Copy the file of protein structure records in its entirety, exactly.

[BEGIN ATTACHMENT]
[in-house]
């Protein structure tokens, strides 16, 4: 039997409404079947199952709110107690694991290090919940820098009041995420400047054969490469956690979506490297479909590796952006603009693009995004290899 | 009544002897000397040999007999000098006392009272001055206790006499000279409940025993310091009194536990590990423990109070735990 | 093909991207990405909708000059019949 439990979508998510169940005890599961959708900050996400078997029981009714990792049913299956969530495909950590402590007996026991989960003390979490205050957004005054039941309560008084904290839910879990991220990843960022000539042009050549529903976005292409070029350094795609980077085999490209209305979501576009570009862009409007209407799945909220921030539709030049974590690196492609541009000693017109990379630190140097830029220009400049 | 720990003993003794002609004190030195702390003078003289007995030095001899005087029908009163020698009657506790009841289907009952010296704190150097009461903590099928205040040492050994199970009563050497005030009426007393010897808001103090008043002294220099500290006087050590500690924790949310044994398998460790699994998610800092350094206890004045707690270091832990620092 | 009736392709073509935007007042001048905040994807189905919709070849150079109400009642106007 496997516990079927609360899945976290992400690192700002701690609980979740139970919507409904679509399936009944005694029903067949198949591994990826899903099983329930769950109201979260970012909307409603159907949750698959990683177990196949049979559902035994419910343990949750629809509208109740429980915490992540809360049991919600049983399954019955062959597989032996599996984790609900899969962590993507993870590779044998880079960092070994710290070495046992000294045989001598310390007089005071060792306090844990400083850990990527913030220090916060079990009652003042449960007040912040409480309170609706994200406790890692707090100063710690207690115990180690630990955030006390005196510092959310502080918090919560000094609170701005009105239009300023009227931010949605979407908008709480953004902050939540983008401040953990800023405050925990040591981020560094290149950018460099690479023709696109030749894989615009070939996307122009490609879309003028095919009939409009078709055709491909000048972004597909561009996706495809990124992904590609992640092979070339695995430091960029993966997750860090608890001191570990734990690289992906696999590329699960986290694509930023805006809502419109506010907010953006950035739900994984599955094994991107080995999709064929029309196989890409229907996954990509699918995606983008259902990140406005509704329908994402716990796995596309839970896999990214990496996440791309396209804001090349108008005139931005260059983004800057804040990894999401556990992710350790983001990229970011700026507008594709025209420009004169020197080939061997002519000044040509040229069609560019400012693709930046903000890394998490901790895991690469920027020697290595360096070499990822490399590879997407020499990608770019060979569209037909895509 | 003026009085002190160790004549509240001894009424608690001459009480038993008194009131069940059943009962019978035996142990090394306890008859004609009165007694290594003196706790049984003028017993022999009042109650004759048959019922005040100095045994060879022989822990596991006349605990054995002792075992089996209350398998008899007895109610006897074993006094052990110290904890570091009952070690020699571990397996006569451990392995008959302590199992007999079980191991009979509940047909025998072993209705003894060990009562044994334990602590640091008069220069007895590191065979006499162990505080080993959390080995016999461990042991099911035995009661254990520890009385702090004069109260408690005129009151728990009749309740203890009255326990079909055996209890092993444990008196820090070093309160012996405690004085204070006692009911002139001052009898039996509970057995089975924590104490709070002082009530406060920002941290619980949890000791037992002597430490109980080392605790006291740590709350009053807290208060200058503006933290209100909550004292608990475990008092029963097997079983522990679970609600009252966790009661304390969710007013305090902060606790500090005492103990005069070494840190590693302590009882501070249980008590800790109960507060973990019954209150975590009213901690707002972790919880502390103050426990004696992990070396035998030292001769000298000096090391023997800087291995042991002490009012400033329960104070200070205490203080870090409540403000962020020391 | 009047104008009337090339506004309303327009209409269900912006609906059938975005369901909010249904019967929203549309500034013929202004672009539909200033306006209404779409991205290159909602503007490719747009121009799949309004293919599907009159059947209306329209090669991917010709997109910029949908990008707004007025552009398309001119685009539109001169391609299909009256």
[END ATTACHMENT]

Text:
[in-house]
């Protein structure tokens, strides 16, 4: 039997409404079947199952709110107690694991290090919940820098009041995420400047054969490469956690979506490297479909590796952006603009693009995004290899 | 009544002897000397040999007999000098006392009272001055206790006499000279409940025993310091009194536990590990423990109070735990 | 093909991207990405909708000059019949 439990979508998510169940005890599961959708900050996400078997029981009714990792049913299956969530495909950590402590007996026991989960003390979490205050957004005054039941309560008084904290839910879990991220990843960022000539042009050549529903976005292409070029350094795609980077085999490209209305979501576009570009862009409007209407799945909220921030539709030049974590690196492609541009000693017109990379630190140097830029220009400049 | 720990003993003794002609004190030195702390003078003289007995030095001899005087029908009163020698009657506790009841289907009952010296704190150097009461903590099928205040040492050994199970009563050497005030009426007393010897808001103090008043002294220099500290006087050590500690924790949310044994398998460790699994998610800092350094206890004045707690270091832990620092 | 009736392709073509935007007042001048905040994807189905919709070849150079109400009642106007 496997516990079927609360899945976290992400690192700002701690609980979740139970919507409904679509399936009944005694029903067949198949591994990826899903099983329930769950109201979260970012909307409603159907949750698959990683177990196949049979559902035994419910343990949750629809509208109740429980915490992540809360049991919600049983399954019955062959597989032996599996984790609900899969962590993507993870590779044998880079960092070994710290070495046992000294045989001598310390007089005071060792306090844990400083850990990527913030220090916060079990009652003042449960007040912040409480309170609706994200406790890692707090100063710690207690115990180690630990955030006390005196510092959310502080918090919560000094609170701005009105239009300023009227931010949605979407908008709480953004902050939540983008401040953990800023405050925990040591981020560094290149950018460099690479023709696109030749894989615009070939996307122009490609879309003028095919009939409009078709055709491909000048972004597909561009996706495809990124992904590609992640092979070339695995430091960029993966997750860090608890001191570990734990690289992906696999590329699960986290694509930023805006809502419109506010907010953006950035739900994984599955094994991107080995999709064929029309196989890409229907996954990509699918995606983008259902990140406005509704329908994402716990796995596309839970896999990214990496996440791309396209804001090349108008005139931005260059983004800057804040990894999401556990992710350790983001990229970011700026507008594709025209420009004169020197080939061997002519000044040509040229069609560019400012693709930046903000890394998490901790895991690469920027020697290595360096070499990822490399590879997407020499990608770019060979569209037909895509 | 003026009085002190160790004549509240001894009424608690001459009480038993008194009131069940059943009962019978035996142990090394306890008859004609009165007694290594003196706790049984003028017993022999009042109650004759048959019922005040100095045994060879022989822990596991006349605990054995002792075992089996209350398998008899007895109610006897074993006094052990110290904890570091009952070690020699571990397996006569451990392995008959302590199992007999079980191991009979509940047909025998072993209705003894060990009562044994334990602590640091008069220069007895590191065979006499162990505080080993959390080995016999461990042991099911035995009661254990520890009385702090004069109260408690005129009151728990009749309740203890009255326990079909055996209890092993444990008196820090070093309160012996405690004085204070006692009911002139001052009898039996509970057995089975924590104490709070002082009530406060920002941290619980949890000791037992002597430490109980080392605790006291740590709350009053807290208060200058503006933290209100909550004292608990475990008092029963097997079983522990679970609600009252966790009661304390969710007013305090902060606790500090005492103990005069070494840190590693302590009882501070249980008590800790109960507060973990019954209150975590009213901690707002972790919880502390103050426990004696992990070396035998030292001769000298000096090391023997800087291995042991002490009012400033329960104070200070205490203080870090409540403000962020020391 | 009047104008009337090339506004309303327009209409269900912006609906059938975005369901909010249904019967929203549309500034013929202004672009539909200033306006209404779409991205290159909602503007490719747009121009799949309004293919599907009159059947209306329209090669991917010709997109910029949908990008707004007025552009398309001119685009539109001169391609299909009256």